The first freely elected parliament in Myanmar after 50 years of military rule held its opening session in Nay Pyi Taw. Hundreds of new MPs, from the National League for Democracy (NLD) and other smaller parties, were sworn in on February 1.
The NLD, led by Nobel-laureate Aung San Suu Kyi, won 80% of contested seats in November 2015's historic election.
A quarter of all seats are reserved for the military, which also retains control of key ministries.
Myanmar still faces a long road to full democracy. The military retains 25% of seats in parliament, giving it a veto over constitutional changes. It also still controls key sectors of the economy and ministries such as defense, interior and border affairs. In addition, the army can take over the government under emergency legislation.
Parliament will pick a new president over the next few weeks after current President Thein Sein’s term ends in March. Suu Kyi is barred from the post because her children are foreign nationals.
Suu Kyi has been quoted as saying that she will serve “above” the president, but it's not clear how much influence she will be actually able to wield with the military generals still in place.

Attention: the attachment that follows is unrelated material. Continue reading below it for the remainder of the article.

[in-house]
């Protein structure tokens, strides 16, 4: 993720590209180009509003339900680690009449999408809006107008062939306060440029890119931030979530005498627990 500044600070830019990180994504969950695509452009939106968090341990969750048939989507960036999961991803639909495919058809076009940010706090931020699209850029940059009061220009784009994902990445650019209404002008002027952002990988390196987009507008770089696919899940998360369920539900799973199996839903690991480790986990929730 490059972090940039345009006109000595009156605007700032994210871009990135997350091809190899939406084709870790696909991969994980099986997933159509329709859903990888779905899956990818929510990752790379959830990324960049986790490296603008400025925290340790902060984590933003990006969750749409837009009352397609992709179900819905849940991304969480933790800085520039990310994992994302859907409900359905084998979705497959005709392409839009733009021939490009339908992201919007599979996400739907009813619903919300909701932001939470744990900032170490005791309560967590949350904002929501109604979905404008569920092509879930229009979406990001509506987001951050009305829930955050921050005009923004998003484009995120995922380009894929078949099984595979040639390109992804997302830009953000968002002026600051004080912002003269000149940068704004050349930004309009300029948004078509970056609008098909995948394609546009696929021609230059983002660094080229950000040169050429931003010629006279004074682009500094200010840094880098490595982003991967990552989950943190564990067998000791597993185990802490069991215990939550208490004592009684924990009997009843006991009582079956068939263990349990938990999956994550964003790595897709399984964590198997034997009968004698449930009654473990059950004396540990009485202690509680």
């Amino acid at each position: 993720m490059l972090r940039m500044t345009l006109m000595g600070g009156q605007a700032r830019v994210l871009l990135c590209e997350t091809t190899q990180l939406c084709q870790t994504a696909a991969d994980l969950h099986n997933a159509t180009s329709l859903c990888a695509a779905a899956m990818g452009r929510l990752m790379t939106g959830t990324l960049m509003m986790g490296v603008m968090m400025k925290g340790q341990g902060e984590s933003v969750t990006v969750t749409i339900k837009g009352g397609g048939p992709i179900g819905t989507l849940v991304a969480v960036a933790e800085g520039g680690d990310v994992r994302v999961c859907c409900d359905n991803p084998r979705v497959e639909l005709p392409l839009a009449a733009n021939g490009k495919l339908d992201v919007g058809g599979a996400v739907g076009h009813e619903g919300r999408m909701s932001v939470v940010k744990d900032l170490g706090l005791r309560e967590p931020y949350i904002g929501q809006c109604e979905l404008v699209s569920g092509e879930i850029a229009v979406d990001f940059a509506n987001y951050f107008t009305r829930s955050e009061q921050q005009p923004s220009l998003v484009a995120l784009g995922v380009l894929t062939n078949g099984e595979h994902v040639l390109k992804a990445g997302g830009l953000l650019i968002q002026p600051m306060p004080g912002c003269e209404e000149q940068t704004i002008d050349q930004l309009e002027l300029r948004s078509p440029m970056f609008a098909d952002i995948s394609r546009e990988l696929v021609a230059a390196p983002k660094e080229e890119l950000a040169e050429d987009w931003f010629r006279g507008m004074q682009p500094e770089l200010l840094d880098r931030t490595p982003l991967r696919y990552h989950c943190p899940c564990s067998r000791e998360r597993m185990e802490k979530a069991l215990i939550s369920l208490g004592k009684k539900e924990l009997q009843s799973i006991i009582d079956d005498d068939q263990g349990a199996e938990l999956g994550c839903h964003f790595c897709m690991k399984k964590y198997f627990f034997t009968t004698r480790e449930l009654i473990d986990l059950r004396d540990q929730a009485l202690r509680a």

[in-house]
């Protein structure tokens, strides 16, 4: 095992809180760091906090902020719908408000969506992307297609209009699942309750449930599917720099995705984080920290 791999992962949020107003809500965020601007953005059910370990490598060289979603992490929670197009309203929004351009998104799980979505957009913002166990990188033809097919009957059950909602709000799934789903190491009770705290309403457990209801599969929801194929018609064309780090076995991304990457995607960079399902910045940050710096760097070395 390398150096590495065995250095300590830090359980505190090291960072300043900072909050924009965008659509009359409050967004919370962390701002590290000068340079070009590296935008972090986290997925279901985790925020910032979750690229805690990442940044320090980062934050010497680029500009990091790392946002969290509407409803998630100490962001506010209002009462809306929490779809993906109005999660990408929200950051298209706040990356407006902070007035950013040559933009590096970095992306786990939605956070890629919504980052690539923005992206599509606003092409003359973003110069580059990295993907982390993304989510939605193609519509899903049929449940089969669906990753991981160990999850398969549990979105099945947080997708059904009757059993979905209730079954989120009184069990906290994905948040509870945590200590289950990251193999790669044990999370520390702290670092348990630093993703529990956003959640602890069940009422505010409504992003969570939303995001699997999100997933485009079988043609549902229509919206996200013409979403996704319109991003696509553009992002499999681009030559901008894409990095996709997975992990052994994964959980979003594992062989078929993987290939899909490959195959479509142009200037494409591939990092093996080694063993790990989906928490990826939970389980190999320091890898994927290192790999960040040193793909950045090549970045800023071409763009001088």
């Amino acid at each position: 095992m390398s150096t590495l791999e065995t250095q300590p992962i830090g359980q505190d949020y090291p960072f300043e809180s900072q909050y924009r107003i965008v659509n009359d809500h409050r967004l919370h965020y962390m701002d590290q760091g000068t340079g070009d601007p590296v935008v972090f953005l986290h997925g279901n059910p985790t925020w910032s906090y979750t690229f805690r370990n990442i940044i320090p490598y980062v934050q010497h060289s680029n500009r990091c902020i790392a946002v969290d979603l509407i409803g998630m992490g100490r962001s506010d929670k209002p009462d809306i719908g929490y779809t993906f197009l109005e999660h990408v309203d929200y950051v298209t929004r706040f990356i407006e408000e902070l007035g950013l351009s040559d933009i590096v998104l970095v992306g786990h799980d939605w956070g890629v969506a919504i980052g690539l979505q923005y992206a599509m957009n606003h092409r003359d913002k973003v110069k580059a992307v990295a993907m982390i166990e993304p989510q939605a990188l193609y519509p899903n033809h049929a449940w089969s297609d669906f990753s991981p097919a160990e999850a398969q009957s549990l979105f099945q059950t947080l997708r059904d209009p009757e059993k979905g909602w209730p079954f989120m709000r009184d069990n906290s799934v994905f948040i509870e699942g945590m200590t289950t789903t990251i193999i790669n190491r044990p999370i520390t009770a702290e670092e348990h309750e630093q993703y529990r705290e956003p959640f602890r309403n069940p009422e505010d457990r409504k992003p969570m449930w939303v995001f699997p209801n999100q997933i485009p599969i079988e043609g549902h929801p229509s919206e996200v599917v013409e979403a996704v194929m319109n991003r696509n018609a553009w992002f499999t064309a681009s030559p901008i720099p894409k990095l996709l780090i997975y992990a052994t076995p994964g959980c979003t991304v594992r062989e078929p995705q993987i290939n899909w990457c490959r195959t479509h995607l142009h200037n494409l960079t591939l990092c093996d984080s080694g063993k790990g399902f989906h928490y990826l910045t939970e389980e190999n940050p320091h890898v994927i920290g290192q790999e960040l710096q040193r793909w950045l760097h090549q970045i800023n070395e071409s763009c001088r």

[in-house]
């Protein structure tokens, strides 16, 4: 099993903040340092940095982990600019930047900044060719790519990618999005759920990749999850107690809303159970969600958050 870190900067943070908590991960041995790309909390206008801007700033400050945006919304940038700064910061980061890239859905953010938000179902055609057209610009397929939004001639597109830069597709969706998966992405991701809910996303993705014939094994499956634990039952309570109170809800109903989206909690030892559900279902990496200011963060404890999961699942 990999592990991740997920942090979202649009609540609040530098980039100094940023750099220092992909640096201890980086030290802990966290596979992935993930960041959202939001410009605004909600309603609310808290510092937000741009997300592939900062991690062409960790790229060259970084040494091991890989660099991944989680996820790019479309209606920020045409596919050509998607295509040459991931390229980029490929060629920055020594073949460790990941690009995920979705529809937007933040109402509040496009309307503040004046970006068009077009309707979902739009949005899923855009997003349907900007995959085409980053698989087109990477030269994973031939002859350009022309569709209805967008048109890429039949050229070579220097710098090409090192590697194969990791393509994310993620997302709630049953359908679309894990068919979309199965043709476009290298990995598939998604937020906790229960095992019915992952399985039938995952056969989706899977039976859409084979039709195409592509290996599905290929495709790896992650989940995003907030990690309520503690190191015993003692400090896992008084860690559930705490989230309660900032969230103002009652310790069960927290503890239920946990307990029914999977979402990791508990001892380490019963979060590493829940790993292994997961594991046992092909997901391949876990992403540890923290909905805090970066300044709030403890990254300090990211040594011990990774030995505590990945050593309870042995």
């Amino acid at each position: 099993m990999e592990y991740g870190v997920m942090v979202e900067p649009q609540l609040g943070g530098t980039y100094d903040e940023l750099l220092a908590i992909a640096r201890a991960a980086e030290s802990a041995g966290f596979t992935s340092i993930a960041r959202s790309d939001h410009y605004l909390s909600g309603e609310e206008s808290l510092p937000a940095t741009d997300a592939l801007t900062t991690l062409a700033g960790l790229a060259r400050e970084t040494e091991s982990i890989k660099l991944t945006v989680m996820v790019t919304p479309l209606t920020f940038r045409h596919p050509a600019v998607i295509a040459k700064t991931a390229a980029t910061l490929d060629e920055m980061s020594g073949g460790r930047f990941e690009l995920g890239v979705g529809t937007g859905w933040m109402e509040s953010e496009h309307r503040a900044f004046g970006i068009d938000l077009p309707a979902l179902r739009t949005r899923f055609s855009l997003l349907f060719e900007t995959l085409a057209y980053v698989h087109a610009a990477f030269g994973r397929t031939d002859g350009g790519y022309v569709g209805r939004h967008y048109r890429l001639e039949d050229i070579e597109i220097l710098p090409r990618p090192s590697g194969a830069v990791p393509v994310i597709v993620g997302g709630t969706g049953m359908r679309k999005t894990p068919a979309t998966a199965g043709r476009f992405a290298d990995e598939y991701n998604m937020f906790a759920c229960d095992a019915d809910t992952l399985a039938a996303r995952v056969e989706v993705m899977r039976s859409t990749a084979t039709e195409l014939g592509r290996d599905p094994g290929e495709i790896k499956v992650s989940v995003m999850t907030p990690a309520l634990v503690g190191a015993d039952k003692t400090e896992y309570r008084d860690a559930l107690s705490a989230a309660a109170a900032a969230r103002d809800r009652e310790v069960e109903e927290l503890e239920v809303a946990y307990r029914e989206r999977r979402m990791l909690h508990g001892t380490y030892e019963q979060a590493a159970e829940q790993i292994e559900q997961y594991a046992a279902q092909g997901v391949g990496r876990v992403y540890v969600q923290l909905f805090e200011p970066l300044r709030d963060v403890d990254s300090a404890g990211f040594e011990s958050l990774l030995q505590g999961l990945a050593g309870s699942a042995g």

Myanmar's National League for Democracy leader Aung San Suu Kyi's identification is seen among new lawmakers before the opening of the new parliament in Naypyitaw February 1, 2016. REUTERS/Soe Zeya Tun - RTX24UTN
After decades of struggle, hundreds of lawmakers from Aung San Suu Kyi's NLD formed Myanmar's ruling party on Monday, with enough seats in parliament to choose the first democratically elected government since the military took power in 1962. REUTERS/Soe Zeya Tun - RTX24UTH
New National League for Democracy lawmakers dressed in the traditional attire of a jacket, longyi and a turban with tassels arrive for the opening of the new parliament in Naypyitaw February 1, 2016. REUTERS/Soe Zeya Tun - RTX24UTY